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Coca-Cola Introduces Something Called Fruitwater, Which Is Definitely Not Juice

Mmm. Taste the Splenda.

Mmm. Taste the Splenda.Photo: AP Photo/Coca-Cola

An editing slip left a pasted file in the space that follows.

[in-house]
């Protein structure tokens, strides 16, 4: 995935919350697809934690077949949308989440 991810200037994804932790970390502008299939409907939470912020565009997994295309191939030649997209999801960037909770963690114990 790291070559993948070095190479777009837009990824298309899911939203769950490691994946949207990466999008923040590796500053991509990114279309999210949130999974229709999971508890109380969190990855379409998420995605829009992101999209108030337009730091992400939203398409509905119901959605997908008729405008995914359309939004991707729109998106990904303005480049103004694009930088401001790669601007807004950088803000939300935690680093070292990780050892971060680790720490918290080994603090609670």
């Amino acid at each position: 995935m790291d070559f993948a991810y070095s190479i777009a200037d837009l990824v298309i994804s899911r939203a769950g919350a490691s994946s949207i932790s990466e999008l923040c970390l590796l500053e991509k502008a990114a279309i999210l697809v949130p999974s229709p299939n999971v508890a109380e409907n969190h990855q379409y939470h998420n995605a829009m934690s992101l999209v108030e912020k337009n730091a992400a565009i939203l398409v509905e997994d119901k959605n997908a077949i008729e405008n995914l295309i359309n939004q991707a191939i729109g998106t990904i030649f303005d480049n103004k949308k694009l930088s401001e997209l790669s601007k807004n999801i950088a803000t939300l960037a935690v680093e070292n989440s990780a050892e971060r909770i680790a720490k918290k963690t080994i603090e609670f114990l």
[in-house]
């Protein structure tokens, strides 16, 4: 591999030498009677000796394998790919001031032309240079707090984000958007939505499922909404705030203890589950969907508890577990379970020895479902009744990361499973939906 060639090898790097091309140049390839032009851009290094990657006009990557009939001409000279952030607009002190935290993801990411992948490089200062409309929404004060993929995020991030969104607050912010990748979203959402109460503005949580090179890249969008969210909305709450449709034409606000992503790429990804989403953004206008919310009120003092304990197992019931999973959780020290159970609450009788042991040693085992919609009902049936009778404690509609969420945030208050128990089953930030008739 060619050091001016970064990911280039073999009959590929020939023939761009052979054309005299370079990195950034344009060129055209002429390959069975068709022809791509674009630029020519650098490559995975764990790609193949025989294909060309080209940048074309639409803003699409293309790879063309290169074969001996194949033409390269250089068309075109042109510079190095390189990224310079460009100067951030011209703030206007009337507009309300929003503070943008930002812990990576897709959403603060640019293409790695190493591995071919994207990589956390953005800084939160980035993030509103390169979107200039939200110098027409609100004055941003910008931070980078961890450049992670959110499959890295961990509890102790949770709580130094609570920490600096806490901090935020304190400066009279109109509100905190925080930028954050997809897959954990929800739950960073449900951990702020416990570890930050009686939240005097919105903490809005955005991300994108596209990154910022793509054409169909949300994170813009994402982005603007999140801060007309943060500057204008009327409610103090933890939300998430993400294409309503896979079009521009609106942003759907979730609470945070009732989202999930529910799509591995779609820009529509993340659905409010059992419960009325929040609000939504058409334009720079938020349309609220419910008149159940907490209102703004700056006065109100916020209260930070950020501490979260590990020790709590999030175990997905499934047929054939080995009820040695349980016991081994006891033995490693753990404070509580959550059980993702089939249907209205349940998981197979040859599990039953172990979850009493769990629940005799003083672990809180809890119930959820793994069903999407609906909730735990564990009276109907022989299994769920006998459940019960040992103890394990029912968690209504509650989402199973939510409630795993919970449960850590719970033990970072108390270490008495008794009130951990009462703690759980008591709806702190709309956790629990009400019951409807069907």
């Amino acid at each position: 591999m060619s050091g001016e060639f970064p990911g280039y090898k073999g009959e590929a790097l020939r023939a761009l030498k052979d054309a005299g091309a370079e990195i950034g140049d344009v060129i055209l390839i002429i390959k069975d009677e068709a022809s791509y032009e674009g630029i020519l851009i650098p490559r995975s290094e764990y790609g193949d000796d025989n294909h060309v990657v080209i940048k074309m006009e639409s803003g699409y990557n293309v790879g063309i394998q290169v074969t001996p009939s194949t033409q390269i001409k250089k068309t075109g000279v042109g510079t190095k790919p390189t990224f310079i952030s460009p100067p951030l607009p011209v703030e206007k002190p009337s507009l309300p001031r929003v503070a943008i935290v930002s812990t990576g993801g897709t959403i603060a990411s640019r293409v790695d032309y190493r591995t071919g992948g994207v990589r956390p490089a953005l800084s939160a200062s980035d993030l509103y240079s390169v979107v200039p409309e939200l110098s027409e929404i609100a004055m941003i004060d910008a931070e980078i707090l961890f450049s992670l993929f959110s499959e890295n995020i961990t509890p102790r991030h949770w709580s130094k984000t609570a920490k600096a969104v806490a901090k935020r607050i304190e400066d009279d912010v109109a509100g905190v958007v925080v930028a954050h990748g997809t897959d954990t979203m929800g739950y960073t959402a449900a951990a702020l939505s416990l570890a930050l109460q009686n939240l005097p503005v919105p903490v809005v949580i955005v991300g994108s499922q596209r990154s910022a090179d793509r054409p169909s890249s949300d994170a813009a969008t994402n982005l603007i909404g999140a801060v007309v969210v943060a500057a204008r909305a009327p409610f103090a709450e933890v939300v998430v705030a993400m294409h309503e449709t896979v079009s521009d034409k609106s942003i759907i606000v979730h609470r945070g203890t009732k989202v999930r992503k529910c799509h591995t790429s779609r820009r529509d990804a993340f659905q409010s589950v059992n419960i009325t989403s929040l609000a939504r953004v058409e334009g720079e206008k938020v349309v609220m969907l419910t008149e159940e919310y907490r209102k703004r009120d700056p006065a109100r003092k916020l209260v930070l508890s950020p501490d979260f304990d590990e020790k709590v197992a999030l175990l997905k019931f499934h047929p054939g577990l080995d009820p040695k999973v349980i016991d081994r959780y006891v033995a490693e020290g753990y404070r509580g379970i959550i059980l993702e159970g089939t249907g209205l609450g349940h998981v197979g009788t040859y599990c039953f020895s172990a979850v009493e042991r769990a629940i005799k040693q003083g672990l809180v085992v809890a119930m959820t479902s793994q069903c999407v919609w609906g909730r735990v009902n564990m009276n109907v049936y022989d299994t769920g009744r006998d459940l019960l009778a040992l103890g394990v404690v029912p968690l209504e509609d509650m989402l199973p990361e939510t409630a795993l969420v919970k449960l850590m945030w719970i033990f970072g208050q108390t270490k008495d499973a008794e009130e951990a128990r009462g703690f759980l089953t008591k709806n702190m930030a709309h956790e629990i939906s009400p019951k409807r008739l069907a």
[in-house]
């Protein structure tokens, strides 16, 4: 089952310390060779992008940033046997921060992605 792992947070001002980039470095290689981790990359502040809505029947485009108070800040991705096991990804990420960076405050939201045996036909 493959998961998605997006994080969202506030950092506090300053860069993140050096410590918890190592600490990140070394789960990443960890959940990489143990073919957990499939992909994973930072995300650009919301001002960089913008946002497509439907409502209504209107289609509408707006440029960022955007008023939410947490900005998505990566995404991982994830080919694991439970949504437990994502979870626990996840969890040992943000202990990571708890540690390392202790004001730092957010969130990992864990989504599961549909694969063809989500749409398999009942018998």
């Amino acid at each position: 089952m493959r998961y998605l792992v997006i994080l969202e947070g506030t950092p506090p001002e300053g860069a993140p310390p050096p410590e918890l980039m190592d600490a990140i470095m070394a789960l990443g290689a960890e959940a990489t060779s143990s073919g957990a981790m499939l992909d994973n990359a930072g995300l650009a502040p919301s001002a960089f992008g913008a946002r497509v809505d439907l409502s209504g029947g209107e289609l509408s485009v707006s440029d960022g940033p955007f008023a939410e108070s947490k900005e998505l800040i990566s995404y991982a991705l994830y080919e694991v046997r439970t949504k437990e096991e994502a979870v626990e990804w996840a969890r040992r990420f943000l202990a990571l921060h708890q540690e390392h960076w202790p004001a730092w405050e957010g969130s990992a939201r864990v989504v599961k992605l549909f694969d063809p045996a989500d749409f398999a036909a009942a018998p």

Unsure how to wash down your Burger King turkey burger? Or McDonald's egg-white McMuffin? Coca-Cola's capitalizing on your desire to eat healthier with a line of zero-calorie, carbonated, fruit-flavored waters, which debut on April 1. Splenda-sweetened Fruitwater doesn't contain any actual fruit juice, but that's okay, because the drink is "enhanced with nutrients." Yuck. Coca-Cola's marketing the beverage as a healthier alternative to Vitaminwater, which is made with the natural sweetener stevia and packs 125 calories into a sixteen-ounce bottle. In 2010, a nutrition advocacy group sued Coca-Cola for its "deceptive" health claims that Vitaminwater can reduce the risk of disease, but billing these new products as virtuous and healthy is just as misleading. Neither Fruitwater nor low-cal McMuffins nor 530-calorie frozen turkey burgers sound appetizing — or all that good for you. These giant companies are on the defense, and their attempts to cater to health-conscious diners are misguided. Sure, if you're eating fast food, these options offer fewer calories, but that doesn't equate to good health. It's real, unprocessed, and affordable food that Americans need. [Freep, Earlier, AP]

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